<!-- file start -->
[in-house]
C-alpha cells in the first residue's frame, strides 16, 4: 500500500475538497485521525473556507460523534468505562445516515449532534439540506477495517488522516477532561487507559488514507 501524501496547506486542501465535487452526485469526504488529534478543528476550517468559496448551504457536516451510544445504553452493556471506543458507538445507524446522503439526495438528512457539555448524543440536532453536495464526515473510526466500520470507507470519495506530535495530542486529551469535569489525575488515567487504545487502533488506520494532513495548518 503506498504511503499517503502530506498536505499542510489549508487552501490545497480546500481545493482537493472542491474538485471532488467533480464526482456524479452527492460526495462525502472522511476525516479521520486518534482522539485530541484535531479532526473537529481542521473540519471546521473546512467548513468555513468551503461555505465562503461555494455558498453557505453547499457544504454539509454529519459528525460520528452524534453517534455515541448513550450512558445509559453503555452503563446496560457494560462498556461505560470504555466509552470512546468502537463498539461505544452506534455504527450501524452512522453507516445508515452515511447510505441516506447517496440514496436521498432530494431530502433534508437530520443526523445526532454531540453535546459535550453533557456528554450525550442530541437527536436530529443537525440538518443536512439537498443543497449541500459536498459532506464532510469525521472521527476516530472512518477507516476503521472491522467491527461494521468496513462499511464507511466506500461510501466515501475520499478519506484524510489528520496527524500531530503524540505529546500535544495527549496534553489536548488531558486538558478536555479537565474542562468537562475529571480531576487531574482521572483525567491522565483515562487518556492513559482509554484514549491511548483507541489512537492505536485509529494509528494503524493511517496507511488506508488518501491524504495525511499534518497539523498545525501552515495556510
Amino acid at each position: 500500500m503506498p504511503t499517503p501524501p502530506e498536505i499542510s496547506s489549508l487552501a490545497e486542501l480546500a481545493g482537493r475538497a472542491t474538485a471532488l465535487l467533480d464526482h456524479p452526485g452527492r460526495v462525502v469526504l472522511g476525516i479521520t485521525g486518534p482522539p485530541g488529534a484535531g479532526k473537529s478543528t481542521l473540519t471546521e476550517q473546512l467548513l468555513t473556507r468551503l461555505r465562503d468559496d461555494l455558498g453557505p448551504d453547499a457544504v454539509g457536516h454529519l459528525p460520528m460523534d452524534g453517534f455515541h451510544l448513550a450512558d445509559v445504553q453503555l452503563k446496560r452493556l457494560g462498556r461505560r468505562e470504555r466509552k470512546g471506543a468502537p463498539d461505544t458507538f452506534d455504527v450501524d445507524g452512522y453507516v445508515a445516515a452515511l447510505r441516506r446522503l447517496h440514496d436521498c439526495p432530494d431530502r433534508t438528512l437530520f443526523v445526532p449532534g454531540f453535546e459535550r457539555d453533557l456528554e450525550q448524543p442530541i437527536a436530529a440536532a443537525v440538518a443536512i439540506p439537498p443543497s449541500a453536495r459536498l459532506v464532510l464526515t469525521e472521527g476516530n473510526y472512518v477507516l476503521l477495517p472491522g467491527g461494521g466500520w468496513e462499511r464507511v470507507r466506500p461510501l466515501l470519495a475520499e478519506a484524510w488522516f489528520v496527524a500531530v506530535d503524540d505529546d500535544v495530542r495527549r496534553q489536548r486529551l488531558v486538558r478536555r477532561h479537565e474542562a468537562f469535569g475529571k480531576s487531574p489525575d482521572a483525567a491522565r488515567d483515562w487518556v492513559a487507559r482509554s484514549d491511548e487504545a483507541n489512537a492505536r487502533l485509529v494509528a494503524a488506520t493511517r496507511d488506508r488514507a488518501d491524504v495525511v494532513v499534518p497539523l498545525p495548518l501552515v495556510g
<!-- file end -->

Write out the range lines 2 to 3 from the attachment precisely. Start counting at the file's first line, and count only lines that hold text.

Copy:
C-alpha cells in the first residue's frame, strides 16, 4: 500500500475538497485521525473556507460523534468505562445516515449532534439540506477495517488522516477532561487507559488514507 501524501496547506486542501465535487452526485469526504488529534478543528476550517468559496448551504457536516451510544445504553452493556471506543458507538445507524446522503439526495438528512457539555448524543440536532453536495464526515473510526466500520470507507470519495506530535495530542486529551469535569489525575488515567487504545487502533488506520494532513495548518 503506498504511503499517503502530506498536505499542510489549508487552501490545497480546500481545493482537493472542491474538485471532488467533480464526482456524479452527492460526495462525502472522511476525516479521520486518534482522539485530541484535531479532526473537529481542521473540519471546521473546512467548513468555513468551503461555505465562503461555494455558498453557505453547499457544504454539509454529519459528525460520528452524534453517534455515541448513550450512558445509559453503555452503563446496560457494560462498556461505560470504555466509552470512546468502537463498539461505544452506534455504527450501524452512522453507516445508515452515511447510505441516506447517496440514496436521498432530494431530502433534508437530520443526523445526532454531540453535546459535550453533557456528554450525550442530541437527536436530529443537525440538518443536512439537498443543497449541500459536498459532506464532510469525521472521527476516530472512518477507516476503521472491522467491527461494521468496513462499511464507511466506500461510501466515501475520499478519506484524510489528520496527524500531530503524540505529546500535544495527549496534553489536548488531558486538558478536555479537565474542562468537562475529571480531576487531574482521572483525567491522565483515562487518556492513559482509554484514549491511548483507541489512537492505536485509529494509528494503524493511517496507511488506508488518501491524504495525511499534518497539523498545525501552515495556510
Amino acid at each position: 500500500m503506498p504511503t499517503p501524501p502530506e498536505i499542510s496547506s489549508l487552501a490545497e486542501l480546500a481545493g482537493r475538497a472542491t474538485a471532488l465535487l467533480d464526482h456524479p452526485g452527492r460526495v462525502v469526504l472522511g476525516i479521520t485521525g486518534p482522539p485530541g488529534a484535531g479532526k473537529s478543528t481542521l473540519t471546521e476550517q473546512l467548513l468555513t473556507r468551503l461555505r465562503d468559496d461555494l455558498g453557505p448551504d453547499a457544504v454539509g457536516h454529519l459528525p460520528m460523534d452524534g453517534f455515541h451510544l448513550a450512558d445509559v445504553q453503555l452503563k446496560r452493556l457494560g462498556r461505560r468505562e470504555r466509552k470512546g471506543a468502537p463498539d461505544t458507538f452506534d455504527v450501524d445507524g452512522y453507516v445508515a445516515a452515511l447510505r441516506r446522503l447517496h440514496d436521498c439526495p432530494d431530502r433534508t438528512l437530520f443526523v445526532p449532534g454531540f453535546e459535550r457539555d453533557l456528554e450525550q448524543p442530541i437527536a436530529a440536532a443537525v440538518a443536512i439540506p439537498p443543497s449541500a453536495r459536498l459532506v464532510l464526515t469525521e472521527g476516530n473510526y472512518v477507516l476503521l477495517p472491522g467491527g461494521g466500520w468496513e462499511r464507511v470507507r466506500p461510501l466515501l470519495a475520499e478519506a484524510w488522516f489528520v496527524a500531530v506530535d503524540d505529546d500535544v495530542r495527549r496534553q489536548r486529551l488531558v486538558r478536555r477532561h479537565e474542562a468537562f469535569g475529571k480531576s487531574p489525575d482521572a483525567a491522565r488515567d483515562w487518556v492513559a487507559r482509554s484514549d491511548e487504545a483507541n489512537a492505536r487502533l485509529v494509528a494503524a488506520t493511517r496507511d488506508r488514507a488518501d491524504v495525511v494532513v499534518p497539523l498545525p495548518l501552515v495556510g